Protect Content with Shibboleth
There are three main choices to protect content using information received by Shibboleth: the application can make decisions, the web container can make decisions, or SP can protect content itself using the XML request map.
By default, no login is required to access content. This is sometimes desirable for shared webspace where an authenticated user gets additional options. If you want to force the user to login before any access to a path, add
ShibRequireSession on to an Apache
<Location/> block, or for either IIS or Apache, add
requireSession="true" to the RequestMap. See session initiation for details on how to customize how and when to ask a user to login.
If Apache is the web server, the Shibboleth module needs to always be able to hear requests. That's done by the minimal configuration for the Apache virtual host:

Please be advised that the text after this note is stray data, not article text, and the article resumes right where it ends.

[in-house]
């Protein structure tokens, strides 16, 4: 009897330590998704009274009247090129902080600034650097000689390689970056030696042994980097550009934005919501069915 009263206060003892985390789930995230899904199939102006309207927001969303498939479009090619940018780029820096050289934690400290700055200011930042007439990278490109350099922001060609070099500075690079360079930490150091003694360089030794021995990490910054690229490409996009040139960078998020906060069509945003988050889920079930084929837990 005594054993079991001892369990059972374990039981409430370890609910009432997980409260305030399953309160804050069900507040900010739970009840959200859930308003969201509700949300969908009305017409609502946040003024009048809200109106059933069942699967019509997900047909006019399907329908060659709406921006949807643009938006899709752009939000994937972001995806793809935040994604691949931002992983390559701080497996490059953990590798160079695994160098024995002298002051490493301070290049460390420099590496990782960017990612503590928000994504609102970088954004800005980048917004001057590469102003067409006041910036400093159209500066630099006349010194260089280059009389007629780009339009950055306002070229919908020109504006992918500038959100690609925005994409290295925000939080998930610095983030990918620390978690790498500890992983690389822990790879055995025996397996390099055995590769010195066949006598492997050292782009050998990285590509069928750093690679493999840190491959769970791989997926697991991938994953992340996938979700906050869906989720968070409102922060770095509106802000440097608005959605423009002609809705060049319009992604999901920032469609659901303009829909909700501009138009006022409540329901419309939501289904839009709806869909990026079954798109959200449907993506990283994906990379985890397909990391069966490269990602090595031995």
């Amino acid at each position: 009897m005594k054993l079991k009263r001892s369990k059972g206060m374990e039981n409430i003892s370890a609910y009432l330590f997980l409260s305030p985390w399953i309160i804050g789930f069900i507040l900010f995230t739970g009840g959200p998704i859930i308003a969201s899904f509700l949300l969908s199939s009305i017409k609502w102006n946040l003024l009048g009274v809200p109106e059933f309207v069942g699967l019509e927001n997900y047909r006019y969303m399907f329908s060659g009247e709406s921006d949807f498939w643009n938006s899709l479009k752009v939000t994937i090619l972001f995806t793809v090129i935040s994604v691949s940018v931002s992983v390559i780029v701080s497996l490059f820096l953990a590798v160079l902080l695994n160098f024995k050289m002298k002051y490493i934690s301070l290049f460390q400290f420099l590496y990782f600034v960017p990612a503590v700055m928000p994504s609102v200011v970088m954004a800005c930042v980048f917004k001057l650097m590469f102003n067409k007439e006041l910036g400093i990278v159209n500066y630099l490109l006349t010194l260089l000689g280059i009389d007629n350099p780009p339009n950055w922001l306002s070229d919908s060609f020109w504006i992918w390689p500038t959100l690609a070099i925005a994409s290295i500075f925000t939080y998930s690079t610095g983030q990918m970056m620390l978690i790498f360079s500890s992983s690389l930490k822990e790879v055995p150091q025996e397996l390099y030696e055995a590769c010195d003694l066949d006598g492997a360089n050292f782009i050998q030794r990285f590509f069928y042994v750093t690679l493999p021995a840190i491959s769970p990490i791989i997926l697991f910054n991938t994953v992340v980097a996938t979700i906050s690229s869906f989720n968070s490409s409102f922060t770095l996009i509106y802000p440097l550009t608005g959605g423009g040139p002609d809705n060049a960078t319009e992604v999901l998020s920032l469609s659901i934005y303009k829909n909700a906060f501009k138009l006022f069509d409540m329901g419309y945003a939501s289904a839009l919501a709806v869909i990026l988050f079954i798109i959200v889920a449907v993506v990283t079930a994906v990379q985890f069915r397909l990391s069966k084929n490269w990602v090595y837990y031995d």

A path of
/ can be used to allow Shibboleth to check out every request on the host.
Application Access Control
All the attributes that Shibboleth acquires in a trusted way can be supplied to the application to allow the application to make the access control decisions. This is the preferred approach, because the application can display the most helpful errors and refusals.
The attributes received are all made available as HTTP header/environment variables with an name that matches the
id defined in
attribute-map.xml. You can see a long list of defaults there, or create your own.
XML Access Control
shibboleth2.xml can use
<RequestMapper type="XML"> with a set of
<Path> elements to represent part of your webspace. When a request comes in that matches the hosts and paths, a set of <Rule>s can be applied, optionally using boolean
<NOT> logic elements. For example:
Apache-based access control
Apache can also be used to enforce access controls itself using
.htaccess files. This supports regular expressions and can be managed easily in a distributed fashion.